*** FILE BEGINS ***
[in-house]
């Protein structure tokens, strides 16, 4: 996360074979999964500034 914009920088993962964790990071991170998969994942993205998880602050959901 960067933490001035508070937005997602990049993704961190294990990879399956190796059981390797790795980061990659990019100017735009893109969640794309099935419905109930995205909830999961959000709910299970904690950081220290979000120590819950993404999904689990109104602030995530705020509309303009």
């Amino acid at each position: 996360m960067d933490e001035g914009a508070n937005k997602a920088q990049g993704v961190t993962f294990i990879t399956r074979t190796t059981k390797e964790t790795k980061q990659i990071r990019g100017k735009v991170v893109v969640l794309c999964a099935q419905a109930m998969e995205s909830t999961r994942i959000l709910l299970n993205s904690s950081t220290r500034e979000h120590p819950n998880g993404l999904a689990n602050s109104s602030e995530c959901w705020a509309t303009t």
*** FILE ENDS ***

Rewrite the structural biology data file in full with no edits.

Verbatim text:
[in-house]
């Protein structure tokens, strides 16, 4: 996360074979999964500034 914009920088993962964790990071991170998969994942993205998880602050959901 960067933490001035508070937005997602990049993704961190294990990879399956190796059981390797790795980061990659990019100017735009893109969640794309099935419905109930995205909830999961959000709910299970904690950081220290979000120590819950993404999904689990109104602030995530705020509309303009």
């Amino acid at each position: 996360m960067d933490e001035g914009a508070n937005k997602a920088q990049g993704v961190t993962f294990i990879t399956r074979t190796t059981k390797e964790t790795k980061q990659i990071r990019g100017k735009v991170v893109v969640l794309c999964a099935q419905a109930m998969e995205s909830t999961r994942i959000l709910l299970n993205s904690s950081t220290r500034e979000h120590p819950n998880g993404l999904a689990n602050s109104s602030e995530c959901w705020a509309t303009t």